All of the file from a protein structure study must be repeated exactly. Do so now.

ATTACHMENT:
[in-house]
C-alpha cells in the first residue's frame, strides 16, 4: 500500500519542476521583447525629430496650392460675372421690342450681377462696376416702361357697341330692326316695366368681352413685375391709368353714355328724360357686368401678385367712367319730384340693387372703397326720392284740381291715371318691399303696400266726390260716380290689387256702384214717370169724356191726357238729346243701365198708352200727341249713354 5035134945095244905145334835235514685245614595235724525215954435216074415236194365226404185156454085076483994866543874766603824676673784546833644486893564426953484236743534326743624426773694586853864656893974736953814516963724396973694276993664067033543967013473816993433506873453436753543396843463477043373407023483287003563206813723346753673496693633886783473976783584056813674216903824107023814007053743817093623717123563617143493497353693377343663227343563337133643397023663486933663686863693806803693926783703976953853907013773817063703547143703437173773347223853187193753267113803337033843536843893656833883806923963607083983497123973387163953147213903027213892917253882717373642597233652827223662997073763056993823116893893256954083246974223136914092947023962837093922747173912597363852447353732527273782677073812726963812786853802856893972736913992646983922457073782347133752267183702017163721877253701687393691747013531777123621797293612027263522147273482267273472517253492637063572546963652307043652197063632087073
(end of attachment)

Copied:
[in-house]
C-alpha cells in the first residue's frame, strides 16, 4: 500500500519542476521583447525629430496650392460675372421690342450681377462696376416702361357697341330692326316695366368681352413685375391709368353714355328724360357686368401678385367712367319730384340693387372703397326720392284740381291715371318691399303696400266726390260716380290689387256702384214717370169724356191726357238729346243701365198708352200727341249713354 5035134945095244905145334835235514685245614595235724525215954435216074415236194365226404185156454085076483994866543874766603824676673784546833644486893564426953484236743534326743624426773694586853864656893974736953814516963724396973694276993664067033543967013473816993433506873453436753543396843463477043373407023483287003563206813723346753673496693633886783473976783584056813674216903824107023814007053743817093623717123563617143493497353693377343663227343563337133643397023663486933663686863693806803693926783703976953853907013773817063703547143703437173773347223853187193753267113803337033843536843893656833883806923963607083983497123973387163953147213903027213892917253882717373642597233652827223662997073763056993823116893893256954083246974223136914092947023962837093922747173912597363852447353732527273782677073812726963812786853802856893972736913992646983922457073782347133752267183702017163721877253701687393691747013531777123621797293612027263522147273482267273472517253492637063572546963652307043652197063632087073